Sudden cardiac death a significant contributor to mortality in women, regardless of CAD status

Twitter icon
Facebook icon
LinkedIn icon
e-mail icon
Google icon
 - Heart

Sudden cardiac death is a significant contributor to mortality in women, regardless of presence of coronary artery disease (CAD), according to a six-year study published in the Journal of the American Heart Association.

Lead researcher Puja K. Mehta, MD, and her team analyzed 904 women with suspected ischemic heart disease (IHD) with preserved ejection fraction and core laboratory coronary angiography. Mehta and colleagues wrote in their study that while obstructive coronary artery disease (CAD) in women has been linked before to sudden cardiac death (SCD), SCD presents itself more often in women without CAD.

“To our knowledge, incidence of SCD in women with signs and symptoms of IHD without obstructive CAD has not been reported,” they wrote. “New markers and improved models to better predict SCD risk are needed in women.”

Though women represent a slight minority of all SCD cases at 40 percent, the study stated, there are still around 120,000 cases of SCD in American women per year. Traditional IHD risk factors like smoking, hypertension and hyperlipidemia have been associated with SCD in the past but aren’t able to predict mortality on their own; left ventricular ejection fraction can be an indicator, but only in women with “significant” left ventricular dysfunction, which is only a third of the total population affected by SCD.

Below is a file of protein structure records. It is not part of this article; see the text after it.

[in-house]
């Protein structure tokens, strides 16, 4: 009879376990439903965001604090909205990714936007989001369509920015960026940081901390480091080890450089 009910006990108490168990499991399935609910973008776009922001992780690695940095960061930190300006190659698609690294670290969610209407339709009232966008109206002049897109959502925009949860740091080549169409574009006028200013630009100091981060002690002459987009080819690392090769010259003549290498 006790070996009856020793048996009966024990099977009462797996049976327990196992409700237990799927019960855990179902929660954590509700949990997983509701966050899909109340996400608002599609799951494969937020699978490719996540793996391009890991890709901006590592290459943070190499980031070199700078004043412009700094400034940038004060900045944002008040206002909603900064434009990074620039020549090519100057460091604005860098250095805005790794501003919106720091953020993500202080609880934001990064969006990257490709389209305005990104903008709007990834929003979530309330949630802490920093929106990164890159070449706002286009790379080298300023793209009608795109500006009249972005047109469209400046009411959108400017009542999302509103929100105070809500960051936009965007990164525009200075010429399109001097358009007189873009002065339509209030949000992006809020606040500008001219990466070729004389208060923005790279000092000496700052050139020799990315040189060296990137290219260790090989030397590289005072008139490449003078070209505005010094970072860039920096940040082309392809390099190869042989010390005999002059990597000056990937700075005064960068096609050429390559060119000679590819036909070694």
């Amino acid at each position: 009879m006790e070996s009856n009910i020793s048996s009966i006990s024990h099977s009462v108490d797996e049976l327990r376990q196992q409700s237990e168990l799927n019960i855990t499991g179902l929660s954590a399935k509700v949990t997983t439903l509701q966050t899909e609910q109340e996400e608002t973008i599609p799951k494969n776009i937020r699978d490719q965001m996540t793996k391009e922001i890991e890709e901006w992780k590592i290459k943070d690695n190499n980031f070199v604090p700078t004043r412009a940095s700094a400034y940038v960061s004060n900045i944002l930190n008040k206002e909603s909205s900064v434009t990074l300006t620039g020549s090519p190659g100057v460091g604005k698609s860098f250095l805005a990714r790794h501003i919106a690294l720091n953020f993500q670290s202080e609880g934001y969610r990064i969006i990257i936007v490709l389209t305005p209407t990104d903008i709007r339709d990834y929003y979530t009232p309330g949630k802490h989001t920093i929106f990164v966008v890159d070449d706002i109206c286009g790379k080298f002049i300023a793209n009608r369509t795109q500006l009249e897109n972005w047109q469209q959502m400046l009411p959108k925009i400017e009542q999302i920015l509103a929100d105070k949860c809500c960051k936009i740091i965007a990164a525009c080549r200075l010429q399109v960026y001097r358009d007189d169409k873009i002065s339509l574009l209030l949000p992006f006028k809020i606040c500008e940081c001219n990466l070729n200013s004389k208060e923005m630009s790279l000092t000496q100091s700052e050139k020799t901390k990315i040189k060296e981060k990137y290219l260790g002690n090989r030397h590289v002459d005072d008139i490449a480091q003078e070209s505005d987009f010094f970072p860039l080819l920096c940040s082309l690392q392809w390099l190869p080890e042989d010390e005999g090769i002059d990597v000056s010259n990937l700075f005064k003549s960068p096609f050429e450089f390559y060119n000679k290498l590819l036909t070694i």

Mehta and co-authors drew a pool of their more than 900 subjects from the Women’s Ischemia Syndrome Evaluation (WISE) study. Through WISE, the researchers had access to patients’ medical records and were able to observe diagnostic testing and coronary angiographies. Women were divided into three CAD categories: “no CAD” (328 women), “minimal CAD” (223 women) and “obstructive CAD” (353 women). Researchers followed up with the subjects six weeks after testing, and then annually for an average of six years.

The majority of the cohort studied were white women around 58 years old, and more than 75 percent of the population was postmenopausal. In addition to evaluating traditional risk factors of IHD—most women in the study tested positive for three or more—patients were also queried about their history of depression, if they had one.

Ninety-six women died over the course of the study, Mehta and co-authors reported. Of those deaths, 65—68 percent total—were due to cardiovascular causes, while 30 deaths, or 31 percent, were not. One woman’s death couldn’t be classified due to insufficient information. Of the heart disease-related deaths, 48 of 65 could be classified in terms of SCD. Twenty-seven of those 48 women reportedly died of SCD—a 56 percent majority.

According to the study, traditional predictors, higher CAD severity, lower left ventricular ejection fraction and an increasing number of CAD risk factors all predicted cardiovascular events, whether those were SCD-related or not. While older women with higher blood pressure and lower functional capacity were more prone to non-SCD cardiovascular death, the only factor unique to predicting SCD-specific deaths was metabolic syndrome. Longer corrected QT intervals, smoking and a history of depression could also be unique predictors, Mehta and colleagues wrote, though those numbers weren’t statistically significant.

“These results indicate that SCD is a substantial health threat for women independent of angiographic characterization,” Mehta and co-authors wrote. “Notably, the SCD risk variables predict risk across the CAD status, for example, they are not exclusive predictors within the obstructive CAD cohort. Together these results indicate that low angiographic CAD burden in women with evidence of ischemia does not guarantee immunity from cardiovascular death or SCD.”